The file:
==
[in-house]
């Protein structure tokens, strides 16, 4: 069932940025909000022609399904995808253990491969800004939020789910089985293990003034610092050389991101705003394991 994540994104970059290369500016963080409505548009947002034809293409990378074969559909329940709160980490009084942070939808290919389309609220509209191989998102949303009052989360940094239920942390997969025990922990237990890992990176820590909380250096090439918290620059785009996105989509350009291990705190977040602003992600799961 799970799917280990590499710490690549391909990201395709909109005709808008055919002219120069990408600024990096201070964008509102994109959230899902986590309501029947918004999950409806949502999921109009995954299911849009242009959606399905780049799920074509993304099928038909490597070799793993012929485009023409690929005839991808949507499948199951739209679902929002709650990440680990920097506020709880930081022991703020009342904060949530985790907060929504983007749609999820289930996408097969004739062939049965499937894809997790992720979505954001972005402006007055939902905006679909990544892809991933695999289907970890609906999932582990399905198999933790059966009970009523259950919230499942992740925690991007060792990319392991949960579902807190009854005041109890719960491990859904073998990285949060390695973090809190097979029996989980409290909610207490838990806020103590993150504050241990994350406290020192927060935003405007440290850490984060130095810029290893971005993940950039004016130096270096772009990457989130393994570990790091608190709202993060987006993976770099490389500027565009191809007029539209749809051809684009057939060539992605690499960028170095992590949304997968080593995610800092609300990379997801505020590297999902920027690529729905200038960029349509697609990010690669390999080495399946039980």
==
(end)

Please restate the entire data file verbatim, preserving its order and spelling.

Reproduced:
[in-house]
């Protein structure tokens, strides 16, 4: 069932940025909000022609399904995808253990491969800004939020789910089985293990003034610092050389991101705003394991 994540994104970059290369500016963080409505548009947002034809293409990378074969559909329940709160980490009084942070939808290919389309609220509209191989998102949303009052989360940094239920942390997969025990922990237990890992990176820590909380250096090439918290620059785009996105989509350009291990705190977040602003992600799961 799970799917280990590499710490690549391909990201395709909109005709808008055919002219120069990408600024990096201070964008509102994109959230899902986590309501029947918004999950409806949502999921109009995954299911849009242009959606399905780049799920074509993304099928038909490597070799793993012929485009023409690929005839991808949507499948199951739209679902929002709650990440680990920097506020709880930081022991703020009342904060949530985790907060929504983007749609999820289930996408097969004739062939049965499937894809997790992720979505954001972005402006007055939902905006679909990544892809991933695999289907970890609906999932582990399905198999933790059966009970009523259950919230499942992740925690991007060792990319392991949960579902807190009854005041109890719960491990859904073998990285949060390695973090809190097979029996989980409290909610207490838990806020103590993150504050241990994350406290020192927060935003405007440290850490984060130095810029290893971005993940950039004016130096270096772009990457989130393994570990790091608190709202993060987006993976770099490389500027565009191809007029539209749809051809684009057939060539992605690499960028170095992590949304997968080593995610800092609300990379997801505020590297999902920027690529729905200038960029349509697609990010690669390999080495399946039980």